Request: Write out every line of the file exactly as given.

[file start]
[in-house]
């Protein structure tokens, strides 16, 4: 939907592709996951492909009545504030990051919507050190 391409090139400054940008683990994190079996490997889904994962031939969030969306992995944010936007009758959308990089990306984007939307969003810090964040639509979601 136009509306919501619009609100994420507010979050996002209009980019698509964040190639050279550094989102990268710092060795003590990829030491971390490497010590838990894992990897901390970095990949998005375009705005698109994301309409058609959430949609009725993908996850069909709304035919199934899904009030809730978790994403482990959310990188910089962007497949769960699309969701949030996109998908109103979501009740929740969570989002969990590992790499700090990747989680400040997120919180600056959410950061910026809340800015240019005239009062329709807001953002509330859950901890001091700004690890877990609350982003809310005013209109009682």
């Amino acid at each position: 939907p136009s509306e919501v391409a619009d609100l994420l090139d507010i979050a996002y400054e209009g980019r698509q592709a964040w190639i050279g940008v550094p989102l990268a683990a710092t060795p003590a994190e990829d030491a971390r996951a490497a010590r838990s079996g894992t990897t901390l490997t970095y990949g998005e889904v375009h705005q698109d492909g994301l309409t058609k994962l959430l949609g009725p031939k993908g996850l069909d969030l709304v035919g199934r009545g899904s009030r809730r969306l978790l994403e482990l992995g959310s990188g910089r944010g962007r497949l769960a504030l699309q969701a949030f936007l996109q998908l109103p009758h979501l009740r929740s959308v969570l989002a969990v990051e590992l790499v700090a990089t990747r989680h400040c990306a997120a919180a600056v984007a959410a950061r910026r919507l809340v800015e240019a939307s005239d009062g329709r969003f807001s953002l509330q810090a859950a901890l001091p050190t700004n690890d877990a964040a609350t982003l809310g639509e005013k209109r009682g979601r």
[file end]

[in-house]
């Protein structure tokens, strides 16, 4: 939907592709996951492909009545504030990051919507050190 391409090139400054940008683990994190079996490997889904994962031939969030969306992995944010936007009758959308990089990306984007939307969003810090964040639509979601 136009509306919501619009609100994420507010979050996002209009980019698509964040190639050279550094989102990268710092060795003590990829030491971390490497010590838990894992990897901390970095990949998005375009705005698109994301309409058609959430949609009725993908996850069909709304035919199934899904009030809730978790994403482990959310990188910089962007497949769960699309969701949030996109998908109103979501009740929740969570989002969990590992790499700090990747989680400040997120919180600056959410950061910026809340800015240019005239009062329709807001953002509330859950901890001091700004690890877990609350982003809310005013209109009682």
């Amino acid at each position: 939907p136009s509306e919501v391409a619009d609100l994420l090139d507010i979050a996002y400054e209009g980019r698509q592709a964040w190639i050279g940008v550094p989102l990268a683990a710092t060795p003590a994190e990829d030491a971390r996951a490497a010590r838990s079996g894992t990897t901390l490997t970095y990949g998005e889904v375009h705005q698109d492909g994301l309409t058609k994962l959430l949609g009725p031939k993908g996850l069909d969030l709304v035919g199934r009545g899904s009030r809730r969306l978790l994403e482990l992995g959310s990188g910089r944010g962007r497949l769960a504030l699309q969701a949030f936007l996109q998908l109103p009758h979501l009740r929740s959308v969570l989002a969990v990051e590992l790499v700090a990089t990747r989680h400040c990306a997120a919180a600056v984007a959410a950061r910026r919507l809340v800015e240019a939307s005239d009062g329709r969003f807001s953002l509330q810090a859950a901890l001091p050190t700004n690890d877990a964040a609350t982003l809310g639509e005013k209109r009682g979601r």